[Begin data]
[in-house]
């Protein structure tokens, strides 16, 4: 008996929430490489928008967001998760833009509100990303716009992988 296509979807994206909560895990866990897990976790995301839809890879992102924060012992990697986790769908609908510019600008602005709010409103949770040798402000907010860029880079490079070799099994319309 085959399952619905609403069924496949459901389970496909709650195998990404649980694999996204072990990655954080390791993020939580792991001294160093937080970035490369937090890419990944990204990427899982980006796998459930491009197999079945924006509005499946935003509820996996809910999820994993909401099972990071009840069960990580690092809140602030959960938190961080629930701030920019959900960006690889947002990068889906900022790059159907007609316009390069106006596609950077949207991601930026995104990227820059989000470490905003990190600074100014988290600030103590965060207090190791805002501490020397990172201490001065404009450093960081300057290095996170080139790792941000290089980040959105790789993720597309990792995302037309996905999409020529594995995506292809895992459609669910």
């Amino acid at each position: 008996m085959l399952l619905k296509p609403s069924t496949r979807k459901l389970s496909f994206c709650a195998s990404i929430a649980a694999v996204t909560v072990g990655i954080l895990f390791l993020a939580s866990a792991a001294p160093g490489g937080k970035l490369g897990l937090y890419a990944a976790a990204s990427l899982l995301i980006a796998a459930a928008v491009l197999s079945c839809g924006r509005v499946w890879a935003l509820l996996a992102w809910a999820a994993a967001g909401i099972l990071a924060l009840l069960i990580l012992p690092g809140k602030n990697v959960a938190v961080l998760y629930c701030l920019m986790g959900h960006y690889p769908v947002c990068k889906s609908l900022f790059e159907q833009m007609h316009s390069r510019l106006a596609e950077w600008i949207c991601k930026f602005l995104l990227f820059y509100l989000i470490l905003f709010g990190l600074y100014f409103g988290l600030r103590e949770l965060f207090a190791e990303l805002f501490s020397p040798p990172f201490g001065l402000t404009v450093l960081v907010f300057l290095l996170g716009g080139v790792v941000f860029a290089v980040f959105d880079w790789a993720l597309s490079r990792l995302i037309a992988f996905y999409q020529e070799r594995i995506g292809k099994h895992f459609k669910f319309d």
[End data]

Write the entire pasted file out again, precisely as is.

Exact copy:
[in-house]
């Protein structure tokens, strides 16, 4: 008996929430490489928008967001998760833009509100990303716009992988 296509979807994206909560895990866990897990976790995301839809890879992102924060012992990697986790769908609908510019600008602005709010409103949770040798402000907010860029880079490079070799099994319309 085959399952619905609403069924496949459901389970496909709650195998990404649980694999996204072990990655954080390791993020939580792991001294160093937080970035490369937090890419990944990204990427899982980006796998459930491009197999079945924006509005499946935003509820996996809910999820994993909401099972990071009840069960990580690092809140602030959960938190961080629930701030920019959900960006690889947002990068889906900022790059159907007609316009390069106006596609950077949207991601930026995104990227820059989000470490905003990190600074100014988290600030103590965060207090190791805002501490020397990172201490001065404009450093960081300057290095996170080139790792941000290089980040959105790789993720597309990792995302037309996905999409020529594995995506292809895992459609669910």
């Amino acid at each position: 008996m085959l399952l619905k296509p609403s069924t496949r979807k459901l389970s496909f994206c709650a195998s990404i929430a649980a694999v996204t909560v072990g990655i954080l895990f390791l993020a939580s866990a792991a001294p160093g490489g937080k970035l490369g897990l937090y890419a990944a976790a990204s990427l899982l995301i980006a796998a459930a928008v491009l197999s079945c839809g924006r509005v499946w890879a935003l509820l996996a992102w809910a999820a994993a967001g909401i099972l990071a924060l009840l069960i990580l012992p690092g809140k602030n990697v959960a938190v961080l998760y629930c701030l920019m986790g959900h960006y690889p769908v947002c990068k889906s609908l900022f790059e159907q833009m007609h316009s390069r510019l106006a596609e950077w600008i949207c991601k930026f602005l995104l990227f820059y509100l989000i470490l905003f709010g990190l600074y100014f409103g988290l600030r103590e949770l965060f207090a190791e990303l805002f501490s020397p040798p990172f201490g001065l402000t404009v450093l960081v907010f300057l290095l996170g716009g080139v790792v941000f860029a290089v980040f959105d880079w790789a993720l597309s490079r990792l995302i037309a992988f996905y999409q020529e070799r594995i995506g292809k099994h895992f459609k669910f319309d």